As President Donald Trump’s poll numbers continue to decline among people of faith, the Biden campaign is hoping that the authenticity of Biden’s personal story, and, in particular, his Catholic faith will offer a stark moral contrast to Trump.

‘For the soul of this nation’

In the opening salvo of his campaign last year, Biden declared that America is facing “a battle for the soul of this nation,” a line he has used repeatedly. Those close to Biden say it illustrates the inextricable way that his faith informs his approach to public life and is shaping his bid for the presidency.

“In his own mind, it’s the inspiration to just about everything the campaign is trying to do,” said Stephen Schneck, executive director of the Franciscan Action Network in Washington D.C.

In an op-ed last December, Biden summarized part of his pitch to religious voters, saying Trump “doesn’t know what it means to live for or believe in something bigger than himself.”

“Biden actually sees his Catholic faith as a key for bringing the country back together and overcoming the divisions that divide us,” Schneck said. “He thinks there’s something in Catholicism itself that provides a ground where both sides can find commonplace.”

Michael Wear, who led President Barack Obama’s faith outreach during the 2012 campaign, said that message is central to the distinction that the Biden camp is hoping to offer. “Donald Trump is someone who needs religion to work for him in order to be politically successful,” said Wear. “He is someone who has used religion and religious people. He values them to the extent that they’re valuable to him.The contrast Joe Biden has to offer,” Wear continued, is that he “isn’t looking to see what faith can do for him. His life has been looking to see how he can serve out of, in part, a motivation of faith.”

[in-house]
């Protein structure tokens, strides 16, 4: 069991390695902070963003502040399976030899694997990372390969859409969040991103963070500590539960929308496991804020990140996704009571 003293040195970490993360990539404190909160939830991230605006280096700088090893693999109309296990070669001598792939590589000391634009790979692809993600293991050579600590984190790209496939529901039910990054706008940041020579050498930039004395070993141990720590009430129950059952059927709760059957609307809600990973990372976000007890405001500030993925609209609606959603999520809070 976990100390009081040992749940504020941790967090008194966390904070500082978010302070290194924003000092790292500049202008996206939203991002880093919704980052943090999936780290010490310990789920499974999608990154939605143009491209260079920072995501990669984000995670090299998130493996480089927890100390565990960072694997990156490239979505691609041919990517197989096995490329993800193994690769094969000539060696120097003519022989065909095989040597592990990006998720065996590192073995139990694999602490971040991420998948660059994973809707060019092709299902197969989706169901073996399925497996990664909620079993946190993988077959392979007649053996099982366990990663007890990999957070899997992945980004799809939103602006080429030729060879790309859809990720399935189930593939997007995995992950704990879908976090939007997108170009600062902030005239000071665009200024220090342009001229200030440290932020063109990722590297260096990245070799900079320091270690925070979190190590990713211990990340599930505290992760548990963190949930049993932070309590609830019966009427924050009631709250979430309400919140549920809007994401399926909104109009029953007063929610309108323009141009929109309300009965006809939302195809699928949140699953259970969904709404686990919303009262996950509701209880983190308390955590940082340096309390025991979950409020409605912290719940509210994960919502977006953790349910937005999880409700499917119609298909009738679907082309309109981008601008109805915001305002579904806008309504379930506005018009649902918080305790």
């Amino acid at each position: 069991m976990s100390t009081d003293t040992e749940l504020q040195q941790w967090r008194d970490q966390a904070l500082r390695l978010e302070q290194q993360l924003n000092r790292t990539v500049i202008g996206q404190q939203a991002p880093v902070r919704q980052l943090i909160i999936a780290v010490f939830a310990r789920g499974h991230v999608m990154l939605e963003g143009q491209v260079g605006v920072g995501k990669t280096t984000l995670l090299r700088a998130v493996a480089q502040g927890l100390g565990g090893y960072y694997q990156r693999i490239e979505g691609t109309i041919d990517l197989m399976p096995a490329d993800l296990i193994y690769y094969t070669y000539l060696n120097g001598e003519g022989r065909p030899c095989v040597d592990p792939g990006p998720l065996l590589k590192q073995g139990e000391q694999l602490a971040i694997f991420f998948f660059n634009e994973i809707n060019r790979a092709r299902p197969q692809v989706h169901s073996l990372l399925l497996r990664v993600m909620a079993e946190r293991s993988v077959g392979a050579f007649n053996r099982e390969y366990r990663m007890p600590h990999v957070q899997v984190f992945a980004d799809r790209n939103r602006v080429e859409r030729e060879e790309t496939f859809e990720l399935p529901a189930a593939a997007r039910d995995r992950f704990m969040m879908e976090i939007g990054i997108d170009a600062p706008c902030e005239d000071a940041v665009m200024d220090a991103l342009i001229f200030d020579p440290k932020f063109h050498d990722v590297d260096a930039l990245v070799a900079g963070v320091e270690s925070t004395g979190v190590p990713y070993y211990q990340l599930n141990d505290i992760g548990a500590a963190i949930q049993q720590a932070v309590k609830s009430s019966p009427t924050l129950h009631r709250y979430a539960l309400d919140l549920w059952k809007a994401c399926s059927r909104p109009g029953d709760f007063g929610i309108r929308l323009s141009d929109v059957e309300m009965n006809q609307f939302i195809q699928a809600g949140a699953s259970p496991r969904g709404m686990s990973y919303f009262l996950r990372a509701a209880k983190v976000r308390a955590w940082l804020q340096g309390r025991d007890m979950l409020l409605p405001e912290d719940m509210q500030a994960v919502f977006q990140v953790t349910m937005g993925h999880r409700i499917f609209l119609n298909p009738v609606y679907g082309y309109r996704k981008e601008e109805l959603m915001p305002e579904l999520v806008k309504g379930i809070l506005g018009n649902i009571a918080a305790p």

Biden ‘cares about what the bishops have to say, even if he knows he’s going to disagree with them.’

—Michael Wear

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Such a contrast may not be enough to win over some religious voters who singularly focus on abortion, nor may it appease those who are skeptical of his denials that he sexually assaulted a former Senate staffer.

During a May virtual town hall sponsored by, Mick Mulvaney, Trump’s former chief of staff and another practicing Catholic, warned, “There is something that doesn’t connect any more between faith and the Democrat Party.”

Citing abortion, Mulvaney said, “You have to not only vote the Republican Party, but you have to help get them elected.”

In an even bolder statement, Fr. Frank Pavone of the organization Priests for Life recently penned an open letter to Biden, urging him to “conform your conduct to the Church to which you claim to belong, or acknowledge that you no longer belong to it.”

Over the years, Biden’s abortion stance has increasingly liberalized. In a 1974 interview, he said, “I don’t like the Supreme Court decision on abortion. I think it went too far.”